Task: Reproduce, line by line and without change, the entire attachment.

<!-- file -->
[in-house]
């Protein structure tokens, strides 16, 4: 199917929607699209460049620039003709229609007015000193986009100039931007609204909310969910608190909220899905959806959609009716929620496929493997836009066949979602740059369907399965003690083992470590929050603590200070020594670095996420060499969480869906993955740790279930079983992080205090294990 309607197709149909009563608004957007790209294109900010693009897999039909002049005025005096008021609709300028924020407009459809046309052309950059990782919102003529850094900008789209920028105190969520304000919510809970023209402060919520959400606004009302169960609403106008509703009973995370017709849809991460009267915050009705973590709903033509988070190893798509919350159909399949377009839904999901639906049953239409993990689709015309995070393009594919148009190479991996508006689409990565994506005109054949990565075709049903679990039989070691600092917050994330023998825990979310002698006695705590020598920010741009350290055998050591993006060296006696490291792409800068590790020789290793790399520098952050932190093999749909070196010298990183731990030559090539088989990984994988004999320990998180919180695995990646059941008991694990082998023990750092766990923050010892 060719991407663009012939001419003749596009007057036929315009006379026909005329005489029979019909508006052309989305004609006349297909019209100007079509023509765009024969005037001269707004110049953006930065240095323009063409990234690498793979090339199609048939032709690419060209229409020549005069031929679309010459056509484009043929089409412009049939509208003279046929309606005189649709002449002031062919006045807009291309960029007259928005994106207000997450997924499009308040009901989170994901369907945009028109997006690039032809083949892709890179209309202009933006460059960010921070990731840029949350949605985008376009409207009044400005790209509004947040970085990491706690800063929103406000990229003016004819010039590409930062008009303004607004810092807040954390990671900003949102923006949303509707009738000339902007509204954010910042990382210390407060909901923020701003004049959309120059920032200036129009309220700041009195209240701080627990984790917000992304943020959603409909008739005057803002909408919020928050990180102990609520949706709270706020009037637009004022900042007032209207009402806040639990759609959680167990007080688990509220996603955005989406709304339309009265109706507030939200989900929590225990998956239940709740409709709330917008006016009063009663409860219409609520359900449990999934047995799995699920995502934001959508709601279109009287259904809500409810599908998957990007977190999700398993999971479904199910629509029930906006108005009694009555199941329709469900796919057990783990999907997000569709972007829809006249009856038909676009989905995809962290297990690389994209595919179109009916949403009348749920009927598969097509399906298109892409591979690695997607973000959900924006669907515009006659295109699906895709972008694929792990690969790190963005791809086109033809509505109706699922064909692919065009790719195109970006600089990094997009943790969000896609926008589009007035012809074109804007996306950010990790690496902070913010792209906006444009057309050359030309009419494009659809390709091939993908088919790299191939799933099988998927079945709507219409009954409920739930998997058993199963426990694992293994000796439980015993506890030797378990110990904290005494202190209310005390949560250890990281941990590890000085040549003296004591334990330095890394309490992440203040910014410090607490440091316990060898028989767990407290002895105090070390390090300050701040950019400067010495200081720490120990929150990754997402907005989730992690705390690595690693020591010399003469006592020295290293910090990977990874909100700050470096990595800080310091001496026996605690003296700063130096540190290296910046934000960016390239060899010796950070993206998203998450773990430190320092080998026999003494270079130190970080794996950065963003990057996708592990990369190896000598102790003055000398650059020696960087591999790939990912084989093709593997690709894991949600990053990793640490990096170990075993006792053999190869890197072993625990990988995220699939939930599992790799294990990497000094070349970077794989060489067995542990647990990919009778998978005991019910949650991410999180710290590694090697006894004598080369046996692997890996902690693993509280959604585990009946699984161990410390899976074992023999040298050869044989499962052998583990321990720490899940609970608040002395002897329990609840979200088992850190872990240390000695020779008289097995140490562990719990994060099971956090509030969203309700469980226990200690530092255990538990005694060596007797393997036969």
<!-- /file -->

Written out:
[in-house]
């Protein structure tokens, strides 16, 4: 199917929607699209460049620039003709229609007015000193986009100039931007609204909310969910608190909220899905959806959609009716929620496929493997836009066949979602740059369907399965003690083992470590929050603590200070020594670095996420060499969480869906993955740790279930079983992080205090294990 309607197709149909009563608004957007790209294109900010693009897999039909002049005025005096008021609709300028924020407009459809046309052309950059990782919102003529850094900008789209920028105190969520304000919510809970023209402060919520959400606004009302169960609403106008509703009973995370017709849809991460009267915050009705973590709903033509988070190893798509919350159909399949377009839904999901639906049953239409993990689709015309995070393009594919148009190479991996508006689409990565994506005109054949990565075709049903679990039989070691600092917050994330023998825990979310002698006695705590020598920010741009350290055998050591993006060296006696490291792409800068590790020789290793790399520098952050932190093999749909070196010298990183731990030559090539088989990984994988004999320990998180919180695995990646059941008991694990082998023990750092766990923050010892 060719991407663009012939001419003749596009007057036929315009006379026909005329005489029979019909508006052309989305004609006349297909019209100007079509023509765009024969005037001269707004110049953006930065240095323009063409990234690498793979090339199609048939032709690419060209229409020549005069031929679309010459056509484009043929089409412009049939509208003279046929309606005189649709002449002031062919006045807009291309960029007259928005994106207000997450997924499009308040009901989170994901369907945009028109997006690039032809083949892709890179209309202009933006460059960010921070990731840029949350949605985008376009409207009044400005790209509004947040970085990491706690800063929103406000990229003016004819010039590409930062008009303004607004810092807040954390990671900003949102923006949303509707009738000339902007509204954010910042990382210390407060909901923020701003004049959309120059920032200036129009309220700041009195209240701080627990984790917000992304943020959603409909008739005057803002909408919020928050990180102990609520949706709270706020009037637009004022900042007032209207009402806040639990759609959680167990007080688990509220996603955005989406709304339309009265109706507030939200989900929590225990998956239940709740409709709330917008006016009063009663409860219409609520359900449990999934047995799995699920995502934001959508709601279109009287259904809500409810599908998957990007977190999700398993999971479904199910629509029930906006108005009694009555199941329709469900796919057990783990999907997000569709972007829809006249009856038909676009989905995809962290297990690389994209595919179109009916949403009348749920009927598969097509399906298109892409591979690695997607973000959900924006669907515009006659295109699906895709972008694929792990690969790190963005791809086109033809509505109706699922064909692919065009790719195109970006600089990094997009943790969000896609926008589009007035012809074109804007996306950010990790690496902070913010792209906006444009057309050359030309009419494009659809390709091939993908088919790299191939799933099988998927079945709507219409009954409920739930998997058993199963426990694992293994000796439980015993506890030797378990110990904290005494202190209310005390949560250890990281941990590890000085040549003296004591334990330095890394309490992440203040910014410090607490440091316990060898028989767990407290002895105090070390390090300050701040950019400067010495200081720490120990929150990754997402907005989730992690705390690595690693020591010399003469006592020295290293910090990977990874909100700050470096990595800080310091001496026996605690003296700063130096540190290296910046934000960016390239060899010796950070993206998203998450773990430190320092080998026999003494270079130190970080794996950065963003990057996708592990990369190896000598102790003055000398650059020696960087591999790939990912084989093709593997690709894991949600990053990793640490990096170990075993006792053999190869890197072993625990990988995220699939939930599992790799294990990497000094070349970077794989060489067995542990647990990919009778998978005991019910949650991410999180710290590694090697006894004598080369046996692997890996902690693993509280959604585990009946699984161990410390899976074992023999040298050869044989499962052998583990321990720490899940609970608040002395002897329990609840979200088992850190872990240390000695020779008289097995140490562990719990994060099971956090509030969203309700469980226990200690530092255990538990005694060596007797393997036969």